A recent article by Herald journalist Matt Nippert highlighting National's dramatic U-turn on criminalising cartel behaviour, is important for all New Zealanders because anti-competitive business practices are one of the reasons why we pay too much for some goods and services.
Prices are high in New Zealand. It's a comment we all hear, especially from tourists and returning Kiwis. Many of them are surprised by prices that are far higher than overseas, even for goods made here like Anchor butter or New Zealand lamb.
There have been a series of research reports based on IMF, World Bank, and Deutsche Bank data showing that consumer prices have consistently been higher here than in most OECD countries, even when adjusted for exchange rates, GST and our distance from major markets. It is also evident in the long list of scandals over rip off prices, including in the building materials, construction, real estate, telcos, electricity, petrol, supermarket, and banking sectors.
When businesses collude to keep prices high, we all suffer. The NZ Productivity Commission has investigated this and recommended that the Government does more to tackle unfair competition. In a small economy like ours, it is even more important to ensure that companies are playing fair.
However, our current Government has been dragging its feet on new measures to strengthen the powers of the Commerce Commission to tackle unfair competition. Nine years on and our competition watchdog still does not have the mandate and resources to undertake the market studies that it needs in order to work more effectively.
The Productivity Commission has also called for reform of the Commerce Act to make it easier to tackle market domination. On the third recommendation, the Government has introduced new cartel legislation but has been painfully slow to move it through Parliament. (It was introduced in 2011 and still isn't law.)
In addition, the new Commerce (Cartels and Other Matters) Bill has hit an unexpected snag. A key part of the Bill was to make company directors criminally liable for knowingly running cartels. Criminal liability is widely accepted as crucial to give the legislation teeth.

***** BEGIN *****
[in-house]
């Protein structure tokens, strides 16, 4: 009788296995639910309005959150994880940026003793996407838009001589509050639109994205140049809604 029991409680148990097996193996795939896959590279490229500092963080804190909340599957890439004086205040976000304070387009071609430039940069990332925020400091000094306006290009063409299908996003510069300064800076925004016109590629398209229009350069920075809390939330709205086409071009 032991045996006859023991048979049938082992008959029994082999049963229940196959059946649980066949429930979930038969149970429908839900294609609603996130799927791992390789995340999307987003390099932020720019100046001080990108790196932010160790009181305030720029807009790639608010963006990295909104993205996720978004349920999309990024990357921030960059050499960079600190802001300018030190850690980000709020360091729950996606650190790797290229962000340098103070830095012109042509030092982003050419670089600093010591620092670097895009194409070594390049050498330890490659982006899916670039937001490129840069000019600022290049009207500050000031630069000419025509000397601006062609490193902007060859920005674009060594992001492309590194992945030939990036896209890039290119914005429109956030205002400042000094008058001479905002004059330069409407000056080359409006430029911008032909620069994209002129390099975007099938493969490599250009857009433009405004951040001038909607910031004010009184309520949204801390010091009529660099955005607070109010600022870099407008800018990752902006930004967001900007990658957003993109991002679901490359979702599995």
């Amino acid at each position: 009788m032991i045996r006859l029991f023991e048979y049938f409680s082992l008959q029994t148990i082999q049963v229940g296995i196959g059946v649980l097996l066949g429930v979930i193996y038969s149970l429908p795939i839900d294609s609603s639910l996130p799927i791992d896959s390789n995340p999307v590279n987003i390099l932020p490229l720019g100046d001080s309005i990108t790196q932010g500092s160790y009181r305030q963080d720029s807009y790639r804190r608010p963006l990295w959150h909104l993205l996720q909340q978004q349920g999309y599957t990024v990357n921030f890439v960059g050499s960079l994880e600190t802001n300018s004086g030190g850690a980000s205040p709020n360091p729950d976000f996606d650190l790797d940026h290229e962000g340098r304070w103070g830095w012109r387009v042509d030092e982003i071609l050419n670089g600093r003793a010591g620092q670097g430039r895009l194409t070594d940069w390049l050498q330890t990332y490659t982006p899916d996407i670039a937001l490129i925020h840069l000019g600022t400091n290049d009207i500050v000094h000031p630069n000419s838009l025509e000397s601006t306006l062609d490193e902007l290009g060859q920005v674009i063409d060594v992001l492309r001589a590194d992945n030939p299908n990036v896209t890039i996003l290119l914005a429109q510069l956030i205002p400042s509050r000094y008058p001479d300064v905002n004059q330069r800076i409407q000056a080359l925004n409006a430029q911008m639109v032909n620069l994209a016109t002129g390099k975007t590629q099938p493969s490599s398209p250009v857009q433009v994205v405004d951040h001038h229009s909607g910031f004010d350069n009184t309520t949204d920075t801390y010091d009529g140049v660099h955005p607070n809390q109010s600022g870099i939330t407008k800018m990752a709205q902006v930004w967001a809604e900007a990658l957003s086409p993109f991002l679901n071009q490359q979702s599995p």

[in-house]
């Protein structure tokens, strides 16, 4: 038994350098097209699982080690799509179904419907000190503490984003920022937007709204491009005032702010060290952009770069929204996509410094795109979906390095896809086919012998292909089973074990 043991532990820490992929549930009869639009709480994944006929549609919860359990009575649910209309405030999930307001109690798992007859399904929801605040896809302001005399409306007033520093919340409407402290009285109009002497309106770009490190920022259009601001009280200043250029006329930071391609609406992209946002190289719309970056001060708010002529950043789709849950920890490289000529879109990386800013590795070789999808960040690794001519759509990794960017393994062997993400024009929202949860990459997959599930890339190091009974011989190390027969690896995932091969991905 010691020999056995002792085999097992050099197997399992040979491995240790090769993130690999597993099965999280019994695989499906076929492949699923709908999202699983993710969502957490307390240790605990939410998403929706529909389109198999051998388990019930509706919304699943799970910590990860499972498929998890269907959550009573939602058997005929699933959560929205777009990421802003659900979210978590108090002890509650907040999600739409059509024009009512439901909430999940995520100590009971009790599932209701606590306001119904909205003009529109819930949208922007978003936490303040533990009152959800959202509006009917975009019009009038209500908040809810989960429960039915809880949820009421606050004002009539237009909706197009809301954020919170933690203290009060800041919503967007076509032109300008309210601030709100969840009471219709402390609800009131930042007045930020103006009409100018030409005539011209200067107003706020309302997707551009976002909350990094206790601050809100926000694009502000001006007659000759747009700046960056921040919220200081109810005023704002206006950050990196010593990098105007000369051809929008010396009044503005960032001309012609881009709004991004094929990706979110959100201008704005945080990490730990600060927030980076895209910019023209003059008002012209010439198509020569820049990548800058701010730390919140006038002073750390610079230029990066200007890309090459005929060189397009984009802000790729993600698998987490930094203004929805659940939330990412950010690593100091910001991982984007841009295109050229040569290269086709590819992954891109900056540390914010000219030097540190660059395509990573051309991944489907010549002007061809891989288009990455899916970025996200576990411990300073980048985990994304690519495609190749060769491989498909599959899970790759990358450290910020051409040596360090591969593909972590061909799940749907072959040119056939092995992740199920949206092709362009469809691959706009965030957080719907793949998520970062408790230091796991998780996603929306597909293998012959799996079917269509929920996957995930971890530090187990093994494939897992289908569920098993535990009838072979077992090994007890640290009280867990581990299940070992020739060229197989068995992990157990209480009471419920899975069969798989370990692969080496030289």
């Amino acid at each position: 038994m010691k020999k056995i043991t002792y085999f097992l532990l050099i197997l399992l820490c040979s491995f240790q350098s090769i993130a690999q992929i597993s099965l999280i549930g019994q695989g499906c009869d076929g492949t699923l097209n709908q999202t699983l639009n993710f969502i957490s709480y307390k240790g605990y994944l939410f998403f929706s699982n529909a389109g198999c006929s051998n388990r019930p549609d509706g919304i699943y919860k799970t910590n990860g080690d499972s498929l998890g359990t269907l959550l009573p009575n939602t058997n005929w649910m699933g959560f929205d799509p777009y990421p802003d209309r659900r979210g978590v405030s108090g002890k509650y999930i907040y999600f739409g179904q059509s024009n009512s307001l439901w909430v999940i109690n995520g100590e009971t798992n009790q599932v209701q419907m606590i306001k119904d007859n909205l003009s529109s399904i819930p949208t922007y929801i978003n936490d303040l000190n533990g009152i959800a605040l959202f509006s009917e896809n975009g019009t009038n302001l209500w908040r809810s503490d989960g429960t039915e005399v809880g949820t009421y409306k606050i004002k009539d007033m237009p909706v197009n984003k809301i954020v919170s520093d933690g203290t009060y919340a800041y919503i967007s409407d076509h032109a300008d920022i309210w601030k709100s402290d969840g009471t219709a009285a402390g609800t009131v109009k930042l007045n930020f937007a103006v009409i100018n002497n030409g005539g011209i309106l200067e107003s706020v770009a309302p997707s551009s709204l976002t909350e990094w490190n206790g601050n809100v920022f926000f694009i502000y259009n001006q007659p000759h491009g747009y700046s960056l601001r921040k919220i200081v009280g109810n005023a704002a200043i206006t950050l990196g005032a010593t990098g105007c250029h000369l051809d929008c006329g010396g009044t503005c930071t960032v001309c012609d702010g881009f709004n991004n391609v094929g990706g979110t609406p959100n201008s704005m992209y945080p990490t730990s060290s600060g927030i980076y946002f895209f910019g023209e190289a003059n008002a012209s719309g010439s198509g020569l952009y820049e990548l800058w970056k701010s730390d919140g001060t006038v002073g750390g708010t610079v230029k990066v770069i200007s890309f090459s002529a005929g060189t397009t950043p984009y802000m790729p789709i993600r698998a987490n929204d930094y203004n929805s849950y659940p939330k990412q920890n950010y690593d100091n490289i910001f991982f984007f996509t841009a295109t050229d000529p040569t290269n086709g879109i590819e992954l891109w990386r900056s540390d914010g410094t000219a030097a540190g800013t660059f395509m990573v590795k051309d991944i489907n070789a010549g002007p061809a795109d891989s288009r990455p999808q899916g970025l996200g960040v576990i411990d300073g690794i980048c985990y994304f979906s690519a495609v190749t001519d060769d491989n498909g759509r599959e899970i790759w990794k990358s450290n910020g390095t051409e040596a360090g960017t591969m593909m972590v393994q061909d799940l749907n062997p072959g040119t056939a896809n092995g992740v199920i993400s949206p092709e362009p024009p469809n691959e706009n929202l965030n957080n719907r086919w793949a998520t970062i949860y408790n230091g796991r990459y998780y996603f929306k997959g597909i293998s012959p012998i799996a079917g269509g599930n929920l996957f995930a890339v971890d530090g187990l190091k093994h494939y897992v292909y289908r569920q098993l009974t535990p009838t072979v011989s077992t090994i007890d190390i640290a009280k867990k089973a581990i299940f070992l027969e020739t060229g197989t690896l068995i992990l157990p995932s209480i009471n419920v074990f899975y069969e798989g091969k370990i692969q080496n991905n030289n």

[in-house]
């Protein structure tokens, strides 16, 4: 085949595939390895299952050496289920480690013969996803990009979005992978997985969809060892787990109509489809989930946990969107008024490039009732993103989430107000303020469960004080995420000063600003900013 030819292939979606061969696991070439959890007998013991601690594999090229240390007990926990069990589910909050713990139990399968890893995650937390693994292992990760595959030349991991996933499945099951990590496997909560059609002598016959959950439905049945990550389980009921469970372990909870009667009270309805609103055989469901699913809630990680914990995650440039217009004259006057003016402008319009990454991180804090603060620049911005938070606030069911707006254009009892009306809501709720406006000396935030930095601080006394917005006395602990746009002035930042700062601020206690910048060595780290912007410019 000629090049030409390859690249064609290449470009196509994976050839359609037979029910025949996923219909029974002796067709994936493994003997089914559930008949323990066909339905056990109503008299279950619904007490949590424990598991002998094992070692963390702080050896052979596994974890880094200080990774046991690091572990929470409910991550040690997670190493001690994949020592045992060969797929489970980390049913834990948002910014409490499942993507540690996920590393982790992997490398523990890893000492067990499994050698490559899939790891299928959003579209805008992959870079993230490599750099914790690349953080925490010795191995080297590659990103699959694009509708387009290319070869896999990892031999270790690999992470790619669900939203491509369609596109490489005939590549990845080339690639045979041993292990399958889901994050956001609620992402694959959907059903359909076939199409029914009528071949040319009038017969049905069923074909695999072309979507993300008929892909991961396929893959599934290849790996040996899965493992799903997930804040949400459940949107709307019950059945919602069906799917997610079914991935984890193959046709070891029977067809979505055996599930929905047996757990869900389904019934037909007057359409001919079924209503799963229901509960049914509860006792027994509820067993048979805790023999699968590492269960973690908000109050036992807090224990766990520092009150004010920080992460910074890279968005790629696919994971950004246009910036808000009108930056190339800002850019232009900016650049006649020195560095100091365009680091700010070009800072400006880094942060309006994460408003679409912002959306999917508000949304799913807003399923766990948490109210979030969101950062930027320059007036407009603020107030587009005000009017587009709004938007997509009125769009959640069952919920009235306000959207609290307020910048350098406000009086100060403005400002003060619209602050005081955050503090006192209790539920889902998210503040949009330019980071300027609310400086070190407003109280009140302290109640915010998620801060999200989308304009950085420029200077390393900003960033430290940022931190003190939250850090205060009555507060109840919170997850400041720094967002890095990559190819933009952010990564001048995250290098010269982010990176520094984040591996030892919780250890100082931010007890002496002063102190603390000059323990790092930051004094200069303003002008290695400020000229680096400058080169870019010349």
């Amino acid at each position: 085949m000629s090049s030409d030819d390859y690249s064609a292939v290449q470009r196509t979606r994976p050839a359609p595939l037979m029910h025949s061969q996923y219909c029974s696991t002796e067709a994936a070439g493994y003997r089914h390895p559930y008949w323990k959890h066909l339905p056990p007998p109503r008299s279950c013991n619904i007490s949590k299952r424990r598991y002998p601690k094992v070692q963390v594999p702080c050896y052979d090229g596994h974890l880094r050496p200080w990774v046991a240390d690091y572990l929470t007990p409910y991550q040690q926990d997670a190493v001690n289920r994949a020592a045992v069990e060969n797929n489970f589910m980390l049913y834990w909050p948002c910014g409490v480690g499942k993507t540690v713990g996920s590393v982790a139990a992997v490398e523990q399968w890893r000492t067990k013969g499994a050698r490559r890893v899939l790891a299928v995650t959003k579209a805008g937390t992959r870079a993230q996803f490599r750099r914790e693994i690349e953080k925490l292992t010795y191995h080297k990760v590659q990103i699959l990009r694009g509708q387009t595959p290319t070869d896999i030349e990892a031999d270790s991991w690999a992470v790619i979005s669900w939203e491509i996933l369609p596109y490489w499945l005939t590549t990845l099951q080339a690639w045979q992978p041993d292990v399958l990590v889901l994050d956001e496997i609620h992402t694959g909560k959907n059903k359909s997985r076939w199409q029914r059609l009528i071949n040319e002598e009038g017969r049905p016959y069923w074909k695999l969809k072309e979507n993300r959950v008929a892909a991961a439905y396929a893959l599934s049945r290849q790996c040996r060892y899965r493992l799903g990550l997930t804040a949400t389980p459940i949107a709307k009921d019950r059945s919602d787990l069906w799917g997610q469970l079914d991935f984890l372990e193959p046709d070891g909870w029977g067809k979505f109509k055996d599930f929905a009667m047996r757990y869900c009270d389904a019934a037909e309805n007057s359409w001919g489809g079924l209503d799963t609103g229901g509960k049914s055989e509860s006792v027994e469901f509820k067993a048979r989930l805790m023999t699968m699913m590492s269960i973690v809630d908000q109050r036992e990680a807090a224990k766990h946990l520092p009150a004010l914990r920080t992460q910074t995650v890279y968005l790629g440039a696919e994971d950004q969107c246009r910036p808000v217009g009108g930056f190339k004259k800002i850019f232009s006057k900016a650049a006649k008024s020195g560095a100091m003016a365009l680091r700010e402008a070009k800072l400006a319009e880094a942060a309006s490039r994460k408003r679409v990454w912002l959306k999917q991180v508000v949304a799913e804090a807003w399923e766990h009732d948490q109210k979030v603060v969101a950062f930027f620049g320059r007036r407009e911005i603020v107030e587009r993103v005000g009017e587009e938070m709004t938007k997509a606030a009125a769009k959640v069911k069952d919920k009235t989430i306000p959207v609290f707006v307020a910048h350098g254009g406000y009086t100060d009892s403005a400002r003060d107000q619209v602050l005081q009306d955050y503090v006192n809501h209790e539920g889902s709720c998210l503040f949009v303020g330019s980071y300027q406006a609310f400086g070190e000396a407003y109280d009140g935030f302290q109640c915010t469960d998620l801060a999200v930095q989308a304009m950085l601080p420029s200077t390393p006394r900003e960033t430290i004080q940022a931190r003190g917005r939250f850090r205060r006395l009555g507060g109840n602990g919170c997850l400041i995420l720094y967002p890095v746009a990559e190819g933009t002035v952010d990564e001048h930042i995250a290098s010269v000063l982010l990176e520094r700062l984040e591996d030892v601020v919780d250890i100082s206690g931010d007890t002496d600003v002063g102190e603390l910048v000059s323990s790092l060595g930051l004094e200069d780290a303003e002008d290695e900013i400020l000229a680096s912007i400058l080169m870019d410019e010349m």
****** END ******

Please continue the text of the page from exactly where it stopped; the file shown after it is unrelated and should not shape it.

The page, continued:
Late in 2015, Commerce Minister Paul Goldsmith suddenly did an about-turn and overruled his department and MPs by removing the criminal liability provisions. His U-turn significantly weakens the legislation and lets colluding big businesses off the hook. Fines, however big, are not as effective as time spent in jail, as fines can simply be treated as a cost of doing business.
Goldsmith's shock reversal has also put New Zealand out of step with Australia, the UK, US, Canada, Japan, and other trading partners. Australian officials are particularly upset because it undermines progress on cross-Tasman harmonisation of regulation.
At the time, his rationale for the U-turn was unclear and the Cabinet paper on the decision was unconvincing. But information released under the Official Information Act to the Green Party has subsequently revealed that the change was not because of any change in advice from officials. It was a pure political decision. It appears that the Government was lobbied by some powerful business interests to remove the powers to send chief executives found guilty of collusion to prison.
There is a pattern here. National has been quick to cater to the wishes of big business and foreign interests, and to put their interests ahead of consumers and the public. This has been evident in its failure to properly regulate businesses in sectors like fisheries, prisons, banking, mining, and insurance; dragging its feet on acting on foreign trusts and closing tax loopholes for multinational companies; and sweetheart deals for companies like Sky City, Rio Tinto, and Warner Brothers.
This matters, especially to the growing numbers of families caught in the squeeze between rising prices and housing costs and stagnant wages. It also matters to the majority of small and medium-sized businesses in New Zealand, who are all too often disadvantaged by regulations that are tailored to meet the needs of the largest businesses.
There is now a new Commerce Minister, Jacqui Dean. The departmental briefing to her as incoming minister observed that, "When businesses vigorously compete and provide fair and accurate information, consumers benefit from better prices, quality and choice." It's time for Government ministers to heed this advice from officials.
We all benefit from fair competition. It is good for business and good for consumers. Politicians should not be swayed by big business and their lobbyists. The Government needs to serve the interests of the many, not the few.